Duterte gives go-ahead for Marcos burial at heroes’ cemetery




MANILA, Philippines (AP) — Philippine President Rodrigo Duterte gave the go-ahead Sunday for the burial of former dictator Ferdinand Marcos at a heroes' cemetery, possibly next month, and said he would allow Marcos opponents to protest the politically divisive move.

Duterte said Marcos is qualified to be buried at the military-run cemetery as a former soldier and president. He also revealed that he once voted for Marcos and that his late father, a politician, served in Marcos's Cabinet.

"Marcos was a president and, as a matter of fact, I voted for him," Duterte said at a news conference. "He is qualified to be buried there. If other Filipinos don't want that, fine."

He said street protests would be allowed as long as traffic and motorists are not inconvenienced.

Army spokesman Col. Benjamin Hao said Marcos family representatives have gone to the cemetery in suburban Taguig city in metropolitan Manila to pick a burial site and make initial preparations.

The Philippine Star has quoted Marcos's son and namesake, former Sen. Ferdinand Marcos, as saying that the burial may take place on Sept. 18.

Duterte's predecessor, Benigno Aquino III, left-wing activists and victims of human rights abuses have cited massive corruption and rights violations under Marcos as reasons for their opposition to the burial. Marcos was ousted in a 1986 "people power" revolt.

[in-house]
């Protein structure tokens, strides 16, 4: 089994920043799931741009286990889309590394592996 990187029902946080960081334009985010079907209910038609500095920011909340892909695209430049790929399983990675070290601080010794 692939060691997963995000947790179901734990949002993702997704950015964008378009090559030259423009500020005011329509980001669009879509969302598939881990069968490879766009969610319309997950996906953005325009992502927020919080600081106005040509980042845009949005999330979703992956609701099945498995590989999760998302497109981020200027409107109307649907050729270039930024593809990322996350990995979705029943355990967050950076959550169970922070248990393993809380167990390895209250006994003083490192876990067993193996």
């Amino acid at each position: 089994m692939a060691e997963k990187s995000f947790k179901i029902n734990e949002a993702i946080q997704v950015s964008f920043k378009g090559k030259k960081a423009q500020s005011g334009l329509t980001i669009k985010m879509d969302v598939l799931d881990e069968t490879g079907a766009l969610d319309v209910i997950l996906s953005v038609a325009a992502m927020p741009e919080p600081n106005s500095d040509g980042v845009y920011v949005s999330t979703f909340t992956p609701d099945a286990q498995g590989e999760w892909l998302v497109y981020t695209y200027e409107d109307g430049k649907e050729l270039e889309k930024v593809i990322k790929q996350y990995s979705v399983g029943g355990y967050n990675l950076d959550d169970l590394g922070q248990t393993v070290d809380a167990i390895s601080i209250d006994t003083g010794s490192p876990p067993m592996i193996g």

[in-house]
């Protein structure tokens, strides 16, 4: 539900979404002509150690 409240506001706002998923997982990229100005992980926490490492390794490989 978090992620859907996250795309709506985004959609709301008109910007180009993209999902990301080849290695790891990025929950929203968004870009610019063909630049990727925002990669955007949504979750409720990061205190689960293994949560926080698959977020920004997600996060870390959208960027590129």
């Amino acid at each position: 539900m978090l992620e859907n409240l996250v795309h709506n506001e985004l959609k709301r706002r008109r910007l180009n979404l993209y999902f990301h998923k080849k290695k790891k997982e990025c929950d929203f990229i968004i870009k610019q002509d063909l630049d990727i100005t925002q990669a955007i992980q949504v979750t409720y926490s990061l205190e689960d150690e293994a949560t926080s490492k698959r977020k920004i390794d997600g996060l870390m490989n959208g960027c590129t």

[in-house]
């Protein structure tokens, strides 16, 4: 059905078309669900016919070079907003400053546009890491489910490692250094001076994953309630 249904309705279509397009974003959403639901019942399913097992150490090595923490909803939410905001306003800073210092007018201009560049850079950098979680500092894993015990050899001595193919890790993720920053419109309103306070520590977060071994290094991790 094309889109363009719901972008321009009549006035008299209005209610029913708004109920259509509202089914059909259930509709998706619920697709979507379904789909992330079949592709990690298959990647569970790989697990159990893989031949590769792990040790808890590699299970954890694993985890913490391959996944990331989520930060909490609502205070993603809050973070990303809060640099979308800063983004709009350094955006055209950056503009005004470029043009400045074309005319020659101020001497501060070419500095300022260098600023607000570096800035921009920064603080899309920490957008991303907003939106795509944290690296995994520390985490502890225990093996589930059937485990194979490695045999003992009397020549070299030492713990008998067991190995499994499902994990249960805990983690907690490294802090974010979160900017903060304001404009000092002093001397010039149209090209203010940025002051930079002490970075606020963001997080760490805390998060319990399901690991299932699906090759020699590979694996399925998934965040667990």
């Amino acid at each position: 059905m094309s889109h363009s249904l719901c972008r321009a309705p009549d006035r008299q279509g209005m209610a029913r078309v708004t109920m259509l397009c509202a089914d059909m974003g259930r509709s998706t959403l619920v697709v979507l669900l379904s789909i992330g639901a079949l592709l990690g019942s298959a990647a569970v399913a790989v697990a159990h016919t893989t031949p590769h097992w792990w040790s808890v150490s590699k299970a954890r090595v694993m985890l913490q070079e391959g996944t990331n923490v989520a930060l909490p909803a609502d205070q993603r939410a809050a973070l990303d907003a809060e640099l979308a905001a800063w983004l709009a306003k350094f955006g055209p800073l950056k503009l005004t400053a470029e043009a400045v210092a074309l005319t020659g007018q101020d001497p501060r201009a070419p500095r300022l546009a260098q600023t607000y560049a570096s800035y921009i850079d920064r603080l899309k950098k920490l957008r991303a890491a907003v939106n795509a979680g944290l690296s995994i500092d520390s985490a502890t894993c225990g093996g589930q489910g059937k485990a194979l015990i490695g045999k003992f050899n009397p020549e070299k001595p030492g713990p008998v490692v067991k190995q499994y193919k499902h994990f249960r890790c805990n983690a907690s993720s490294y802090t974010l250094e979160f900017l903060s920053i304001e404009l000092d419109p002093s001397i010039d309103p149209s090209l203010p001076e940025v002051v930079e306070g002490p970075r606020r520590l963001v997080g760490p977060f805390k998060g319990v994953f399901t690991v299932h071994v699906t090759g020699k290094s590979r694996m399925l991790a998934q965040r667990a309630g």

One left-wing activist, Bonifacio Ilagan, has said such an honorable burial for a president blamed for thousands of killings, tortures and military abductions, including some that remain unresolved, would be a profound insult to victims of rights abuses like him. Aside from street rallies, he said, the planned burial may spark other protests such as a move to urge families to relocate their dead from the heroes' cemetery.

Duterte has argued that those buried at the cemetery were not all heroes, and said he would leave it up to the military whether to bestow full funeral honors.

While soldiers make up the bulk of the more than 40,000 people buried at the cemetery, military rules prohibit those who have been dishonorably discharged from service, as well as personnel convicted of an offense involving moral turpitude.

In 1995, a U.S. district court in Hawaii awarded more than $2 billion to nearly 10,000 victims of human rights abuses, including relatives of many who were killed and tortured who filed a class suit against the Marcos estate.

While the brash Duterte campaigned on a platform to fight corruption and crime, he has backed politicians who have been linked to large-scale graft, including Marcos and ex-President Gloria Macapagal Arroyo, who was freed last month from years of hospital detention after being cleared of a corruption charge but may face a new graft complaint.

Arroyo and the Marcoses have denied any wrongdoing while in office.
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